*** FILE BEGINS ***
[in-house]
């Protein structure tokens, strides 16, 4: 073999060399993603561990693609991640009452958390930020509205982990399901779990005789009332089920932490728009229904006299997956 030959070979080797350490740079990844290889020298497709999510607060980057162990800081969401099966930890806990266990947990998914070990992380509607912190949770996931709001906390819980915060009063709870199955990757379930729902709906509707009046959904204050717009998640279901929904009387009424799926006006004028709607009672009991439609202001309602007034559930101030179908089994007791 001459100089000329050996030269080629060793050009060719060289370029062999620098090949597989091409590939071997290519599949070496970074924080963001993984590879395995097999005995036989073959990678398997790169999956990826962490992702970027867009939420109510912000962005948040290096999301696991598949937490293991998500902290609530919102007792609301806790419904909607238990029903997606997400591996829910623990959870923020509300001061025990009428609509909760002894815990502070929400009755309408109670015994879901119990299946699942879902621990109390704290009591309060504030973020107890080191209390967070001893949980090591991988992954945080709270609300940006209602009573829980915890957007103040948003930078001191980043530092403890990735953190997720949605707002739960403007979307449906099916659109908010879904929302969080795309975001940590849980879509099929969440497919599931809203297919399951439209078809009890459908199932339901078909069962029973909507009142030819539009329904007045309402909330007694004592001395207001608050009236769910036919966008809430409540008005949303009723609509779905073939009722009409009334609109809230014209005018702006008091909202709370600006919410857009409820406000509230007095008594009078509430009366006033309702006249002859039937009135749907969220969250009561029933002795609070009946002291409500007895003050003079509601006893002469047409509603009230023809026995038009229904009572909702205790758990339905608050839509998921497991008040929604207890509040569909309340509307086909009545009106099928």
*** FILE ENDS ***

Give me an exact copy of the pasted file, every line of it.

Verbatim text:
[in-house]
């Protein structure tokens, strides 16, 4: 073999060399993603561990693609991640009452958390930020509205982990399901779990005789009332089920932490728009229904006299997956 030959070979080797350490740079990844290889020298497709999510607060980057162990800081969401099966930890806990266990947990998914070990992380509607912190949770996931709001906390819980915060009063709870199955990757379930729902709906509707009046959904204050717009998640279901929904009387009424799926006006004028709607009672009991439609202001309602007034559930101030179908089994007791 001459100089000329050996030269080629060793050009060719060289370029062999620098090949597989091409590939071997290519599949070496970074924080963001993984590879395995097999005995036989073959990678398997790169999956990826962490992702970027867009939420109510912000962005948040290096999301696991598949937490293991998500902290609530919102007792609301806790419904909607238990029903997606997400591996829910623990959870923020509300001061025990009428609509909760002894815990502070929400009755309408109670015994879901119990299946699942879902621990109390704290009591309060504030973020107890080191209390967070001893949980090591991988992954945080709270609300940006209602009573829980915890957007103040948003930078001191980043530092403890990735953190997720949605707002739960403007979307449906099916659109908010879904929302969080795309975001940590849980879509099929969440497919599931809203297919399951439209078809009890459908199932339901078909069962029973909507009142030819539009329904007045309402909330007694004592001395207001608050009236769910036919966008809430409540008005949303009723609509779905073939009722009409009334609109809230014209005018702006008091909202709370600006919410857009409820406000509230007095008594009078509430009366006033309702006249002859039937009135749907969220969250009561029933002795609070009946002291409500007895003050003079509601006893002469047409509603009230023809026995038009229904009572909702205790758990339905608050839509998921497991008040929604207890509040569909309340509307086909009545009106099928």